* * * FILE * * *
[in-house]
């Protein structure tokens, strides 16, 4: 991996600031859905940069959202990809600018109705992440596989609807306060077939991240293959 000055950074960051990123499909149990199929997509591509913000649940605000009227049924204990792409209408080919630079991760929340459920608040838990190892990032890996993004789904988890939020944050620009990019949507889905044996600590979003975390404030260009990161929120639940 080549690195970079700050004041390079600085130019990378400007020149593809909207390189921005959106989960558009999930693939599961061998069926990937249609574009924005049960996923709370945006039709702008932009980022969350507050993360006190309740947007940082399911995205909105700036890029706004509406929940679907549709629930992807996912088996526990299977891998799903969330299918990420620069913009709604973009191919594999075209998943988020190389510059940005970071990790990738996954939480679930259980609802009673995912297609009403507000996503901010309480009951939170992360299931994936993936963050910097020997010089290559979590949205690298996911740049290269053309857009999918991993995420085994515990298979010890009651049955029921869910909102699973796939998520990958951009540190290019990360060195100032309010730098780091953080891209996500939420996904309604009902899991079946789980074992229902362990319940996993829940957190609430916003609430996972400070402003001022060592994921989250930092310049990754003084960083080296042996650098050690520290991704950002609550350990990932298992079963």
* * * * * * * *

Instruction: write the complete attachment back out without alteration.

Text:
[in-house]
């Protein structure tokens, strides 16, 4: 991996600031859905940069959202990809600018109705992440596989609807306060077939991240293959 000055950074960051990123499909149990199929997509591509913000649940605000009227049924204990792409209408080919630079991760929340459920608040838990190892990032890996993004789904988890939020944050620009990019949507889905044996600590979003975390404030260009990161929120639940 080549690195970079700050004041390079600085130019990378400007020149593809909207390189921005959106989960558009999930693939599961061998069926990937249609574009924005049960996923709370945006039709702008932009980022969350507050993360006190309740947007940082399911995205909105700036890029706004509406929940679907549709629930992807996912088996526990299977891998799903969330299918990420620069913009709604973009191919594999075209998943988020190389510059940005970071990790990738996954939480679930259980609802009673995912297609009403507000996503901010309480009951939170992360299931994936993936963050910097020997010089290559979590949205690298996911740049290269053309857009999918991993995420085994515990298979010890009651049955029921869910909102699973796939998520990958951009540190290019990360060195100032309010730098780091953080891209996500939420996904309604009902899991079946789980074992229902362990319940996993829940957190609430916003609430996972400070402003001022060592994921989250930092310049990754003084960083080296042996650098050690520290991704950002609550350990990932298992079963």